The protagonist's inability to think anything through and the lack of exploration of the sci fi concept the book introduces.
This is how the main character thinks things through: "Someone I love is potentially under threat? OK, I'm going to make that threat harder to deal with and ignore every warning sign I see. But it's because I feel really strong about this, so I don't have to think."
This problem is compounded by the fact the character is meant to be good at analysing characters and their future actions. That's his sci fi super power - predicting the future. The author had an out where initially it's just in specific situations but instead of using that to maybe say there were downsides to these skills/powers because you became too reliant on them, thus explaining his incredibly short term view of the world, the book stresses both that he can't turn the power off and then uses his power to figure it all out.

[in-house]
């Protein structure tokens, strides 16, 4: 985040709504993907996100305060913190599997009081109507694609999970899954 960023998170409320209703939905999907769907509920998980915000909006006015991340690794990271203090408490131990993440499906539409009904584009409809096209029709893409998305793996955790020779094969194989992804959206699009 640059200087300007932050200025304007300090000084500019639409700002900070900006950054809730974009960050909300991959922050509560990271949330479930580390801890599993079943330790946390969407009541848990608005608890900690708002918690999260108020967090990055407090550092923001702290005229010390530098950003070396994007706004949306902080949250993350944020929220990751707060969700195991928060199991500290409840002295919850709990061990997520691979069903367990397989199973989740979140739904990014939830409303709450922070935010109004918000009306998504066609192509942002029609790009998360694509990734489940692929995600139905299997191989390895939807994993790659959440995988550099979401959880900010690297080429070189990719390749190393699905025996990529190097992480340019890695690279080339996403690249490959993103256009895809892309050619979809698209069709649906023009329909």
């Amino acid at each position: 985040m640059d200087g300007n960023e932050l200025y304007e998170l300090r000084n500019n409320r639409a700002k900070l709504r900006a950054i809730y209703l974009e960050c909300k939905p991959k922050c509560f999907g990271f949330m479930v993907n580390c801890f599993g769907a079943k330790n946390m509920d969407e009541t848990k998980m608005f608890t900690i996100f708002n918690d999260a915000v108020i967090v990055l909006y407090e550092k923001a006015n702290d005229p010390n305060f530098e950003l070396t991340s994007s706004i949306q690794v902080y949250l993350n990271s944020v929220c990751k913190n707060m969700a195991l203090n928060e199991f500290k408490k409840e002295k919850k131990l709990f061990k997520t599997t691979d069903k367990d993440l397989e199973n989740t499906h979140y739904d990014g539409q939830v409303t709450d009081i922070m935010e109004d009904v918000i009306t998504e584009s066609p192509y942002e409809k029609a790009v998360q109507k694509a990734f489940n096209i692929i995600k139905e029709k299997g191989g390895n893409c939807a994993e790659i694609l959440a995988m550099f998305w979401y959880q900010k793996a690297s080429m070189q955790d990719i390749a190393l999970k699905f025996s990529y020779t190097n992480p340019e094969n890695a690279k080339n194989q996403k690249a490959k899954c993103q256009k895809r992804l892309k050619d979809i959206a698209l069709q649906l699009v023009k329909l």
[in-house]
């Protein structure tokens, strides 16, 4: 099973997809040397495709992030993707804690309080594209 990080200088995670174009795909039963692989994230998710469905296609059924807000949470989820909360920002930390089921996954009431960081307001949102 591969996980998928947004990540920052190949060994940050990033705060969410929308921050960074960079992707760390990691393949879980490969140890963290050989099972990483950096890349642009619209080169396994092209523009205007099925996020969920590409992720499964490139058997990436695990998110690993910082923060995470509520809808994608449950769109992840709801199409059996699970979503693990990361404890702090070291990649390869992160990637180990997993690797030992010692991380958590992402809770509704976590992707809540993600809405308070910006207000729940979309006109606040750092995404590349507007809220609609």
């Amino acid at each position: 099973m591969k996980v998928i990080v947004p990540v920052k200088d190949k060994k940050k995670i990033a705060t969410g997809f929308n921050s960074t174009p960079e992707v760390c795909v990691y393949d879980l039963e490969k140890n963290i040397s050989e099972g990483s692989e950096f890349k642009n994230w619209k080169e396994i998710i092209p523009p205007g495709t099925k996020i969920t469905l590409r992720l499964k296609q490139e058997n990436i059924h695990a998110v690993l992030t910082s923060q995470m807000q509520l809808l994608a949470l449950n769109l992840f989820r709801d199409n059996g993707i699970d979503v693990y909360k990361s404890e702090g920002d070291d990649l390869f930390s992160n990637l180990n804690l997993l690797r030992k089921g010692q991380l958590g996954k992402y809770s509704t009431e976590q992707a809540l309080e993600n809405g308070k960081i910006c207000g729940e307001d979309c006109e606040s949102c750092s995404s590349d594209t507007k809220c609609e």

So he can't turn the power off, even, and he's only been given one small extra piece of information. And he figures out something he could have figured out if he'd ever simply considered a posibility. And his power is always on. So, in over a decade, and especially in the last ~4 years when he knew he had a bigger stake in the issue than just himself, he never with his unable to turn off power ever had a bit of a think.
He was also kind of a moral vacuum, even after his realisation of what was going on, still expressing a strong willingness to sacrifice millions for a small reprive for his family.